Thursday, November 11
Standing behind a battered-looking floor tom, [a]Esben And The Witch[/a]’s frontlady [b]Rachel Davies[/b] needs to finish having a moment before any sort of singing can commence. Side on, she’s rocking back and forth, her long, brunette locks swaying under an extreme amount of dry ice as if starring in some other-worldly shampoo ad.
She could be a catatonic Native American, contacting a spirit from beyond the smoke in a ceremonial bollocking. The words to [b]‘Argyria’[/b] bellow from her tiny frame, summoning our attention as though she’s been doing so for centuries. Pounding, transient blasts on pulped drum skins entwine through a maze of sounds akin to [a]Florence Welch[/a] fronting an operatic Indian Jewellery during an ’80s goth-pop explosion. Guitarists [b]Tom Fisher[/b] and [b]Dan Copeman[/b] build the strongest of platforms for Davies during [b]‘Battlecry’[/b] which, in all its post-stoned intelligence, is quite ravishing.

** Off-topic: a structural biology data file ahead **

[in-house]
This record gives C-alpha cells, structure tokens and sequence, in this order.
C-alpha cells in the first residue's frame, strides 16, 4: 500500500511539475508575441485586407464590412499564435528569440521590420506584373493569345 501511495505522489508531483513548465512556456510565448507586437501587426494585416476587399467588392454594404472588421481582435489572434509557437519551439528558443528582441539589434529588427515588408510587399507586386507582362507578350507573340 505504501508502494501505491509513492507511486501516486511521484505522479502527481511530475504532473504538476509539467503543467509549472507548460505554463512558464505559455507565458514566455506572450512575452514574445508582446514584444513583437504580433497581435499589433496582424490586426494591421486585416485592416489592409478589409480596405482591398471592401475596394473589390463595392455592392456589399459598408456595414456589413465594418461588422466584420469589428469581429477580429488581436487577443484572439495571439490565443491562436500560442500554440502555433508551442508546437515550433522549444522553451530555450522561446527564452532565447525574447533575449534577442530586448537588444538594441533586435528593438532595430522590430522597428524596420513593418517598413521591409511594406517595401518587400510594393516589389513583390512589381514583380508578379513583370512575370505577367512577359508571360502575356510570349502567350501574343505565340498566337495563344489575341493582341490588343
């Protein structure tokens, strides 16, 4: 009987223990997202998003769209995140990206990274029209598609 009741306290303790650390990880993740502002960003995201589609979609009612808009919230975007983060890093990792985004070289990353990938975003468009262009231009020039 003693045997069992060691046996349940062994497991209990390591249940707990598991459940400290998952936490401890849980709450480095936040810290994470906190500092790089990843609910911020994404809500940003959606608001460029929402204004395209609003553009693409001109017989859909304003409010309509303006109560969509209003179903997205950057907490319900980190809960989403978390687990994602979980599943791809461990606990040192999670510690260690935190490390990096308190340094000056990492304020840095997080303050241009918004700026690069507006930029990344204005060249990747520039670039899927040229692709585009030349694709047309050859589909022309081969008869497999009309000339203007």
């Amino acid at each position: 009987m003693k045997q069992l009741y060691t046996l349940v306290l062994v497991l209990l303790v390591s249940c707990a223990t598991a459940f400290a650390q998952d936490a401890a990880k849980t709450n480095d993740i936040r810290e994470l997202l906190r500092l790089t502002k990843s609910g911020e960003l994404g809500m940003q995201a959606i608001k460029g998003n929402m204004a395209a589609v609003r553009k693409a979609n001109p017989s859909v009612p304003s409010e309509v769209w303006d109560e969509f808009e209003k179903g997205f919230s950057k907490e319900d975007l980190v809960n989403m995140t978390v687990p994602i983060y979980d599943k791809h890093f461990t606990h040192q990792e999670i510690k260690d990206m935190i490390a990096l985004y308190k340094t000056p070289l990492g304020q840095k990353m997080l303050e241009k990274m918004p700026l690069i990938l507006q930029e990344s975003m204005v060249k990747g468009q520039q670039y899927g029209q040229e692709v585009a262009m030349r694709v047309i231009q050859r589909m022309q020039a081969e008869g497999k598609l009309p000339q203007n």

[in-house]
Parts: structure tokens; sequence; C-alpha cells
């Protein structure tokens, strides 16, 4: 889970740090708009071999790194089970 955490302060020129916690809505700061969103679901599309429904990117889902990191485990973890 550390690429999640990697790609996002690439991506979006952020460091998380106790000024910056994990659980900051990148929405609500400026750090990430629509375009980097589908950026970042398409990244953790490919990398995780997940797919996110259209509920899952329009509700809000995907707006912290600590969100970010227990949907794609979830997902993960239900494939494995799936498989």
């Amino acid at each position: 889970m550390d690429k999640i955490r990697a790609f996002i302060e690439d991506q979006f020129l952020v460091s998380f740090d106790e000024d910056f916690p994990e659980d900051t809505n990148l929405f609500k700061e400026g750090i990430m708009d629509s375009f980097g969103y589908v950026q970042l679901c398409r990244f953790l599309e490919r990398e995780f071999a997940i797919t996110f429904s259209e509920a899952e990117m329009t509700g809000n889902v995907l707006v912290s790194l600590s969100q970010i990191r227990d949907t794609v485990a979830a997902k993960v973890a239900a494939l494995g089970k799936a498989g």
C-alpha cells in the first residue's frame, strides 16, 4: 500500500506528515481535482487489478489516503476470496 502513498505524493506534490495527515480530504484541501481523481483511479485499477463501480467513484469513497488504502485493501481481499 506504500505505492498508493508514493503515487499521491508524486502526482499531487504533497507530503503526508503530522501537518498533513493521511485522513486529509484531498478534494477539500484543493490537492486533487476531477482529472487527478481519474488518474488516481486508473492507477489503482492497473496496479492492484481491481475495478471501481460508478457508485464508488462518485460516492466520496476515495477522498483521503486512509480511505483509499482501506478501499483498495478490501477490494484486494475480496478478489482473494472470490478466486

“Be quiet!” our seducer Davies demands on set finale [b]‘Eumenides’[/b]. Ever commanding, she herself gets louder and louder until this spookiest of fairytale endings becomes an edge-of-seat, semi-acoustic techno trance. There’s body convulsions, making their silhouettes look like this is some kind of ritual occurring. A stage set of glowing skulls and street lanterns wrestle with our imagination against a rapidly increasing joy wrought from doomy sounds.
The Brighton trio may not be the easiest listen for mainstream audiences, but with this radical amount of stage presence and an all-knowing artistic accuracy, they’re certainly welcome to break a tom or two around us.